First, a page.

Briding the Gap With Professor Payne

Melissa Rosman, Copy Editor

photo by Indiana Nash
photo by Indiana Nash

Dr. Payne serves as a passionate and enthusiastic professor of English here at SUNY Oneonta. However, before pursuing his passion of teaching, Payne began his life after college as a lawyer. Upon finishing his undergraduate degree at Union College, and his law degree at Albany University, at 26 years old Payne was working in the state legislature. Within two years he was appointed to council committee where he was running a senate. Although he enjoyed his job in law, Payne was working on a novel at night while holding his day job. He soon realized that maybe law wasn’t for him. Payne decided to quit his job while he could and attended graduate school for English. “Law and English require the same skill set: close reading, critical analysis and persuasive writing. The big difference is the stuff we read in literature is a lot more fun,” said Payne.
Payne enjoys all aspects of his field, but he focuses most of his time learning and researching environmentalism in literature. Before discovering his next step in the English field, prior to his dissertation, Payne was hiking through the White mountains of New Hampshire when he was inspired by Thoreau falls. “It was beautiful, it was a great waterfall in the middle of nowhere. You could see the whole presidential range and I said, ‘This is what I want to do.’” Payne went on to successfully graduate from Buffalo University with a PhD and began working shortly after as a professor. Since, Payne has published three nature-writing books, with another two on the way, has hosted the John Burroughs’s Nature Writing Conference five times, and teaches multiple literature courses on this campus.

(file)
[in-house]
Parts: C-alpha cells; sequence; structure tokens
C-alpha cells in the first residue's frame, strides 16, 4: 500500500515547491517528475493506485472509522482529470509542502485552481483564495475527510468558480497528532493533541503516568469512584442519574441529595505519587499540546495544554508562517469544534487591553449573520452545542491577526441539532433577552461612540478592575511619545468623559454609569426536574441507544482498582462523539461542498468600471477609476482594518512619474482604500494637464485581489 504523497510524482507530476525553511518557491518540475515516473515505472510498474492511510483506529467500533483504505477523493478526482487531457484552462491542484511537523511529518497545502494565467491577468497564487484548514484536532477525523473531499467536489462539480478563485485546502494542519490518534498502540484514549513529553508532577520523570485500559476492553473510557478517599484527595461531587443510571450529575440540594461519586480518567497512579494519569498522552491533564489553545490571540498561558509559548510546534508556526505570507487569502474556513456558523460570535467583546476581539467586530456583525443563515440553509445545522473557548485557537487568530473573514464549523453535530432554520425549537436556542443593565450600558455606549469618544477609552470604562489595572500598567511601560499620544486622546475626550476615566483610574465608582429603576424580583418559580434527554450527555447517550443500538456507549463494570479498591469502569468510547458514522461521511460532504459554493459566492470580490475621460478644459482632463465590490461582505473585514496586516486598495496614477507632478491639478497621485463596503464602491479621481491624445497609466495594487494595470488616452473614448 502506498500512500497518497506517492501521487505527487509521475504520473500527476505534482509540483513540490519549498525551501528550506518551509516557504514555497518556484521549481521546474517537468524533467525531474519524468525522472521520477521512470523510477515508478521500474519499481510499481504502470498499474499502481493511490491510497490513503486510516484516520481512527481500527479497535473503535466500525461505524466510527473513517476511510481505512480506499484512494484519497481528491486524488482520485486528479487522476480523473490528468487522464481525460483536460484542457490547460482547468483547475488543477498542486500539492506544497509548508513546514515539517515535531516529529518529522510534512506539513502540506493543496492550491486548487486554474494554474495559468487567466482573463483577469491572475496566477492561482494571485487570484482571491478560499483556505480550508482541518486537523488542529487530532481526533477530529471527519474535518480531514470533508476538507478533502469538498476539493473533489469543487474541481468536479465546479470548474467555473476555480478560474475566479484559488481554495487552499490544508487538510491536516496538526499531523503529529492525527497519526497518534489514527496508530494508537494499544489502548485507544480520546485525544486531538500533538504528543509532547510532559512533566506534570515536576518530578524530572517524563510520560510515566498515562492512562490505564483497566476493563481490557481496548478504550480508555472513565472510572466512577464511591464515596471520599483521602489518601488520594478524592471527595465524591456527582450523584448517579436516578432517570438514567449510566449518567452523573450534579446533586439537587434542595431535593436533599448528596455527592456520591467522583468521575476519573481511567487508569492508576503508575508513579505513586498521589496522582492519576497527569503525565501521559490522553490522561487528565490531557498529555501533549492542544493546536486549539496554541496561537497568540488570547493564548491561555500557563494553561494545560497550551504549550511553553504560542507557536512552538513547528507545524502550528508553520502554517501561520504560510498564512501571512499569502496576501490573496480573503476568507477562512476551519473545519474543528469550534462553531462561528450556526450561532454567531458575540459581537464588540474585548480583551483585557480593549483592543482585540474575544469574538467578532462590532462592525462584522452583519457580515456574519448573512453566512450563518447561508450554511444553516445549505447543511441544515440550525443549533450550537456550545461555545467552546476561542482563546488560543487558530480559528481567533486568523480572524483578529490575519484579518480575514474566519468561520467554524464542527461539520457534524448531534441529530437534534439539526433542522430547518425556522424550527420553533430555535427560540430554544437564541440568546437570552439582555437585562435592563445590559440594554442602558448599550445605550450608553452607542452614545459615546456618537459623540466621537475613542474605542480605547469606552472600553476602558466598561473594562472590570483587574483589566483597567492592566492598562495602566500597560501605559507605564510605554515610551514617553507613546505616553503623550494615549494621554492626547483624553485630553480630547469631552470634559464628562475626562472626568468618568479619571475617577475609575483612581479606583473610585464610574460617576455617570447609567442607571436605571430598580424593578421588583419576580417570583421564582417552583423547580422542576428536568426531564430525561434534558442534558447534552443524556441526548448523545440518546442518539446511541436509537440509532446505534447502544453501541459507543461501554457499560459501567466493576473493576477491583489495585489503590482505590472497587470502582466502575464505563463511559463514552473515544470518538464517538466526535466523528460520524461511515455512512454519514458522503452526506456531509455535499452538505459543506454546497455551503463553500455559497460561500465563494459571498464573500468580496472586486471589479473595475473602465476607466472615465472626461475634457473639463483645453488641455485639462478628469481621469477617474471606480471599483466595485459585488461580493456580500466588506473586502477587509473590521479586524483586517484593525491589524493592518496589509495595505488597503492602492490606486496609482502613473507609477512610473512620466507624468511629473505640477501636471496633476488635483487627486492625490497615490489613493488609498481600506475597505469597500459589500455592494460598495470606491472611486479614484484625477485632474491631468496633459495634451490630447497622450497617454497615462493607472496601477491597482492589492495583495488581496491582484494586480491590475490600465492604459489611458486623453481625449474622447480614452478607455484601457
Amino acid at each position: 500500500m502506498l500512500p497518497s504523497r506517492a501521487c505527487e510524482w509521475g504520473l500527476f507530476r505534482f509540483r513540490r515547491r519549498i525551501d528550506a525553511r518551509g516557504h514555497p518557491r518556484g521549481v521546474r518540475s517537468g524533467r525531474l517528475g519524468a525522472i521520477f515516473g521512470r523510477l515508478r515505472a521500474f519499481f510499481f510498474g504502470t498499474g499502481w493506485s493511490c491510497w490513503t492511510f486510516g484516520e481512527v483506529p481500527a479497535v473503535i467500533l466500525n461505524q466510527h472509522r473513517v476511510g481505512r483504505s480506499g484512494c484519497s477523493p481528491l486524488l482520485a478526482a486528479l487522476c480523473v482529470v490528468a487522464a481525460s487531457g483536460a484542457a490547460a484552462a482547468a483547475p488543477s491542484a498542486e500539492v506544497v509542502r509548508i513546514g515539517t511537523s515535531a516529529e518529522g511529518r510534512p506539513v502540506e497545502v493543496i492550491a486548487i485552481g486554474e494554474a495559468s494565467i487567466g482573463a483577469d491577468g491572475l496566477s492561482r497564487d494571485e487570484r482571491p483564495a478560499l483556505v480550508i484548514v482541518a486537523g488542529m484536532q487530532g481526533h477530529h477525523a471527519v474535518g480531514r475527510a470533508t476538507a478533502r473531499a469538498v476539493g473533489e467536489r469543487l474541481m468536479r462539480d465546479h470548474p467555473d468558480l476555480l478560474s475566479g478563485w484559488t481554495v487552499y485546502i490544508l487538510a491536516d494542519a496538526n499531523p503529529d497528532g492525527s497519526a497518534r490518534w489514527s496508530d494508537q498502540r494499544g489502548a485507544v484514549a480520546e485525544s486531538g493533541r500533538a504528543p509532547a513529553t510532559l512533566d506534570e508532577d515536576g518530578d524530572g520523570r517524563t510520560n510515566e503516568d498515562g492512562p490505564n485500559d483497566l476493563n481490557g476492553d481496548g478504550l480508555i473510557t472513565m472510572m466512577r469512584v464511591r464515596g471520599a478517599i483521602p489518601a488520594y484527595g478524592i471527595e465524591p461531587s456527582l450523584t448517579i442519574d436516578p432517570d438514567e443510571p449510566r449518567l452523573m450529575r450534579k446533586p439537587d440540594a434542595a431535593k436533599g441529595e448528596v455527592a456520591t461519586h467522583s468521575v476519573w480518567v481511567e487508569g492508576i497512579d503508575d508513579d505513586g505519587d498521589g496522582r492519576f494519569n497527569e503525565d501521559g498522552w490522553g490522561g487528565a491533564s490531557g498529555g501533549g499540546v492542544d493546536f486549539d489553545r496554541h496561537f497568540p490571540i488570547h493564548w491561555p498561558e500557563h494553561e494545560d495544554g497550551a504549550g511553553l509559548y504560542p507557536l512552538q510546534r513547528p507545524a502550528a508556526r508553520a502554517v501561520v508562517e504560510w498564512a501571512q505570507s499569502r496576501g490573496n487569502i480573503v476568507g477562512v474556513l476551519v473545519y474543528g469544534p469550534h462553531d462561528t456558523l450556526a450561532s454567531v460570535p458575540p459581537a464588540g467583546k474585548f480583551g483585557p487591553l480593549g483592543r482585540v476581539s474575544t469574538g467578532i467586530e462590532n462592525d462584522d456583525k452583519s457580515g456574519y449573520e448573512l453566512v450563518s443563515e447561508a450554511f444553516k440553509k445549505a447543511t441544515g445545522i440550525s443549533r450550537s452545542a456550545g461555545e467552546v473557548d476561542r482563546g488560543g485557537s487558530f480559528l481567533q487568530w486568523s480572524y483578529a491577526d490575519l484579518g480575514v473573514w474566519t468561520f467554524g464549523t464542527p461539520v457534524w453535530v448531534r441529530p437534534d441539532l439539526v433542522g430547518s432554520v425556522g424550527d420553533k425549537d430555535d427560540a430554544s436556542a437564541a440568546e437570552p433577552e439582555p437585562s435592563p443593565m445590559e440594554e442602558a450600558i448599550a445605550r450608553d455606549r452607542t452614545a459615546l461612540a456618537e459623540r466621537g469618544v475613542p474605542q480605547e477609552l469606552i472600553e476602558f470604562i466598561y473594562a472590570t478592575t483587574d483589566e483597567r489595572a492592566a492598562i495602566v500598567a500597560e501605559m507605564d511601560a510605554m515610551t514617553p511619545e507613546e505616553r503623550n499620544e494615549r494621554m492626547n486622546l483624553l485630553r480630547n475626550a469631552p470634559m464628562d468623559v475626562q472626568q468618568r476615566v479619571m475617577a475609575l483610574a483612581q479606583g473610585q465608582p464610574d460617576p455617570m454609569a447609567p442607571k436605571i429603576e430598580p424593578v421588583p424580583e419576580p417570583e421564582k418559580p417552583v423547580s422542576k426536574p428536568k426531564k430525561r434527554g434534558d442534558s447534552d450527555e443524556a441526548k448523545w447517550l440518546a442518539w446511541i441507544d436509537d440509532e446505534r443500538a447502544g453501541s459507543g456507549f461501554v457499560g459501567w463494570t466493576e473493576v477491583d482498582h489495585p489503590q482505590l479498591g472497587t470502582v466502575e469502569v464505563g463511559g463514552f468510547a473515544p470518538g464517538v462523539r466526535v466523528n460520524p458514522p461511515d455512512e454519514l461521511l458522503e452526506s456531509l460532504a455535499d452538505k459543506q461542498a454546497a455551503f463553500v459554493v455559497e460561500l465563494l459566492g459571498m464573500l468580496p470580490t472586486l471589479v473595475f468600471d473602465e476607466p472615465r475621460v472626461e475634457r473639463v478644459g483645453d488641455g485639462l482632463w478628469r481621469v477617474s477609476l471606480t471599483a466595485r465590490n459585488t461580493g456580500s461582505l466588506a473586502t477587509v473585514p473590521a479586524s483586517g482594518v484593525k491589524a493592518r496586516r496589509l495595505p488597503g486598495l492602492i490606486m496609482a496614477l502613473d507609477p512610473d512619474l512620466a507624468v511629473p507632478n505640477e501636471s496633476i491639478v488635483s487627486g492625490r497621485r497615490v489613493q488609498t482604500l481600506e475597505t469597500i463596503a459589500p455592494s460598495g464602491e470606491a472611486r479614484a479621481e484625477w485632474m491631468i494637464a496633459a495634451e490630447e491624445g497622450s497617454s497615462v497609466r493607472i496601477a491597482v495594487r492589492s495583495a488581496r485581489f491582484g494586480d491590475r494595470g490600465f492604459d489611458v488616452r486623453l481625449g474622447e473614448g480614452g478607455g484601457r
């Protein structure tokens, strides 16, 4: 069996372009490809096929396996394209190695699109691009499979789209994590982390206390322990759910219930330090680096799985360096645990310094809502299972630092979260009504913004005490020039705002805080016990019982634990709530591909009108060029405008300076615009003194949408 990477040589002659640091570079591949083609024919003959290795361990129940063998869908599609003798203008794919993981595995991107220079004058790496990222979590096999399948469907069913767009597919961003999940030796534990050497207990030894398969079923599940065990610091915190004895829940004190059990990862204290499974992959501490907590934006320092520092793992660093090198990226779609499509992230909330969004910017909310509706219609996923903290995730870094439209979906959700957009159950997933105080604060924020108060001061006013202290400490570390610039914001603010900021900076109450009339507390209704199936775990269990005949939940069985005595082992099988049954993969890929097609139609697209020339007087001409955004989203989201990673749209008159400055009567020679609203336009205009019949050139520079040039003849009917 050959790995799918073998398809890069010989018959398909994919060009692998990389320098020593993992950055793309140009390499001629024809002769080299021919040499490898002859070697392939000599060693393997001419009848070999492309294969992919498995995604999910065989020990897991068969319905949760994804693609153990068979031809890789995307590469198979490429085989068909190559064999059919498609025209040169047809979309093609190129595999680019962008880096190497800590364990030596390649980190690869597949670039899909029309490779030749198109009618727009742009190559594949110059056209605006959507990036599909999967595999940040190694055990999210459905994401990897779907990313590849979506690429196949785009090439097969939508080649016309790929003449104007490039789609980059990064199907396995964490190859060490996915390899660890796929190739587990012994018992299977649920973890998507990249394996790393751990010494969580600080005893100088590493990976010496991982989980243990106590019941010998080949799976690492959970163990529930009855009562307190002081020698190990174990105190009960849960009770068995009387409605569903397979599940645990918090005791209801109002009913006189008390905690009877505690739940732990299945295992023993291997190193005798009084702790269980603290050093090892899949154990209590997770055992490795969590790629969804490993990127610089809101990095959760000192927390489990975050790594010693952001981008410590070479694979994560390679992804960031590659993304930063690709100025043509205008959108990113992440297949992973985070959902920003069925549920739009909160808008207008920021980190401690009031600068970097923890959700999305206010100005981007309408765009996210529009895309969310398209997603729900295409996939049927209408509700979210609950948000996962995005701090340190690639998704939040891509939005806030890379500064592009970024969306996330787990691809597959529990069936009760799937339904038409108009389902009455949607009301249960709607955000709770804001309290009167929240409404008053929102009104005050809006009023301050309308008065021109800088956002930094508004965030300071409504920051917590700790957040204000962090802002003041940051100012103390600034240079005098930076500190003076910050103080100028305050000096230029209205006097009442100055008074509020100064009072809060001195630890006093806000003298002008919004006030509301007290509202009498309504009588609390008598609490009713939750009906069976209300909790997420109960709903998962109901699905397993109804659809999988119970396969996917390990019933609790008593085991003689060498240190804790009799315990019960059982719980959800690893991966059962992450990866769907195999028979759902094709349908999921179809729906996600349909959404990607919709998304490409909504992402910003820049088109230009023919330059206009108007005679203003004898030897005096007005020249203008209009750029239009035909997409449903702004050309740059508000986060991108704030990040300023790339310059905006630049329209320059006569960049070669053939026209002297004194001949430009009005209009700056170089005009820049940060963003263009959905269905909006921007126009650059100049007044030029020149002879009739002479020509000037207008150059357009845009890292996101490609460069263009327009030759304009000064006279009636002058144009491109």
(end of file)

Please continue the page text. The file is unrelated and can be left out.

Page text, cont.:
When asked why he loves teaching and studying the environment, he responded, “It’s an inexhaustible topic. There’s always something new to learn and I love that it’s interdisciplinary. Environmentalism is becoming more of an issue in recent times because of things such as climate change so my interest has definitely stayed relevant.” As for being a professor, Payne loves his students and says that teaching is “fulfilling and inspiring, I wouldn’t say it keeps you young, but it definitely keeps you interested and inspired.” Payne enjoys seeing students passionate about his subject and seeing students at their best. “Teaching basically means that I get to be an eternal student. If you’re intellectually curious, there isn’t a better job in the world,” he explains. His love for nature and for making students understand his passion is priceless, “I would do it if they didn’t pay me and very often they don’t.”
Dr. Payne currently teaches American literature, environmental literature, creative non-fiction and screen writing.

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